MEYER GRINSHPAN (November 3, 1900-December 29, 1981)
He was born in Kostopol (Kostopil), Volhynia, into a well-to-do family. He studied in religious elementary school and in a state school. He later became a business employee. In 1926 he debuted in print with some humorous poetry and sketches in Voliner vokh (Volhynia week) in Rovno. He also placed pieces in: Voliner tsaytung (Volhynia newspaper), Di idishe vokh (The Jewish week), Voliner prese (Volhynia press), Podlasher lebn (Podlasie life), Shedletser vokhnblat (Shedlets weekly newspaper), and Haynt (Today) in Warsaw. He spent the years of WWII in the Soviet Union. He later moved to Germany and lived in Lager Neu-Ulm, where he worked in the local Jewish cultural office. He wrote humorous poetry and stories for the local newspaper Aheym (Homeward) and in Undzer veg (Our way) in Munich. He authored the pamphlet (in Yiddish written in Latin letters): Mayn shtetele kostopol (My little town of Kostopol), poems (Neu-Ulm and Ludendorff- Kaserne, 1947), 38 pp. He made aliya to Israel in 1948, where his surname became Hebraized as Ben-Yesha. He published in Yidishe tsaytung (Jewish newspaper) and Letste nayes (Latest news) in Tel Aviv. His work was included in: Yalkut volin (The book of Volhynia) and Sefer kostopol (The book of Kostopol). His play A khasene in yisroel (A wedding in Israel) was staged in 1959 in London. He had two novels ready for publication: Holoveshkes (Embers) and Oyfkum un umkum (Rise and destruction). He died in Ramat-Gat.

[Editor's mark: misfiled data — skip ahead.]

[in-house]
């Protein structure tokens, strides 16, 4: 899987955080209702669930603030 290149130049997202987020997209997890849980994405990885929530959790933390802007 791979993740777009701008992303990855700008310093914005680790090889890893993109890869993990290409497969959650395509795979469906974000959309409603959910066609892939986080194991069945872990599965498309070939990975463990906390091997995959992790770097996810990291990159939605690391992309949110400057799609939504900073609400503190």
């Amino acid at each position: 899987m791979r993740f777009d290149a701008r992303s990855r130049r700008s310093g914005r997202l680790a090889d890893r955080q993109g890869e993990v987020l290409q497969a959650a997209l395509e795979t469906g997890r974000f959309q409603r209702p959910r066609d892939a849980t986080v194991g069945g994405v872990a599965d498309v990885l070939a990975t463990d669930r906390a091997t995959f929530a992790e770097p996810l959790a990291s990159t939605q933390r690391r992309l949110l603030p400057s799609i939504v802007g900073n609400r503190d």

Sources: D. Tidhar, Entsiklopedyah leḥalutse hayishuv uvonav (Encyclopedia of the founders and builders of Israel), vol. 16 (Tel Aviv, 1967); M. Hampel, in Yidishe tsaytung (Tel Aviv) (October 25, 1967).
[Additional information from: Berl Kagan, comp., Leksikon fun yidish-shraybers (Biographical dictionary of Yiddish writers) (New York, 1986), col. 181.]